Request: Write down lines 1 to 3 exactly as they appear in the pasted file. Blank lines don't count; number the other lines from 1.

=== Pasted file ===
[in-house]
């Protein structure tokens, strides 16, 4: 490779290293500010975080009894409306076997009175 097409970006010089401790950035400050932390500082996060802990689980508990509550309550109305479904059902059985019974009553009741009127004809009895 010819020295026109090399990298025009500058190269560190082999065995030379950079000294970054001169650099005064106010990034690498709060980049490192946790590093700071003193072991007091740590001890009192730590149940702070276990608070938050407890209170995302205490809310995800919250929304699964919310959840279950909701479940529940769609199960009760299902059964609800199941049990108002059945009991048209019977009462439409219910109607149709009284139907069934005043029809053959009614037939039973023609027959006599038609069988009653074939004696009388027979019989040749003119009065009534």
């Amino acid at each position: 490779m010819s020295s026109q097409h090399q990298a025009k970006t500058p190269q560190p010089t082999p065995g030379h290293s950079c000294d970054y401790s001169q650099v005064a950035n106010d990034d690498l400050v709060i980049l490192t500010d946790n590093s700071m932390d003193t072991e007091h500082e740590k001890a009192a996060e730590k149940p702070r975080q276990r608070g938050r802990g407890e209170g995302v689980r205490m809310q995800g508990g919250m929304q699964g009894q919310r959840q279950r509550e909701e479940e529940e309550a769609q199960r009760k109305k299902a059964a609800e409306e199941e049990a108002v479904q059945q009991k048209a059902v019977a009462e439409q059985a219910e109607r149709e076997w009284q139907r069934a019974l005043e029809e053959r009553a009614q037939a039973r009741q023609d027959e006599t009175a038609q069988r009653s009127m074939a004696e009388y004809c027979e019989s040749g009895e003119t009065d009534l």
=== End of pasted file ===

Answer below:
[in-house]
């Protein structure tokens, strides 16, 4: 490779290293500010975080009894409306076997009175 097409970006010089401790950035400050932390500082996060802990689980508990509550309550109305479904059902059985019974009553009741009127004809009895 010819020295026109090399990298025009500058190269560190082999065995030379950079000294970054001169650099005064106010990034690498709060980049490192946790590093700071003193072991007091740590001890009192730590149940702070276990608070938050407890209170995302205490809310995800919250929304699964919310959840279950909701479940529940769609199960009760299902059964609800199941049990108002059945009991048209019977009462439409219910109607149709009284139907069934005043029809053959009614037939039973023609027959006599038609069988009653074939004696009388027979019989040749003119009065009534």
């Amino acid at each position: 490779m010819s020295s026109q097409h090399q990298a025009k970006t500058p190269q560190p010089t082999p065995g030379h290293s950079c000294d970054y401790s001169q650099v005064a950035n106010d990034d690498l400050v709060i980049l490192t500010d946790n590093s700071m932390d003193t072991e007091h500082e740590k001890a009192a996060e730590k149940p702070r975080q276990r608070g938050r802990g407890e209170g995302v689980r205490m809310q995800g508990g919250m929304q699964g009894q919310r959840q279950r509550e909701e479940e529940e309550a769609q199960r009760k109305k299902a059964a609800e409306e199941e049990a108002v479904q059945q009991k048209a059902v019977a009462e439409q059985a219910e109607r149709e076997w009284q139907r069934a019974l005043e029809e053959r009553a009614q037939a039973r009741q023609d027959e006599t009175a038609q069988r009653s009127m074939a004696e009388y004809c027979e019989s040749g009895e003119t009065d009534l």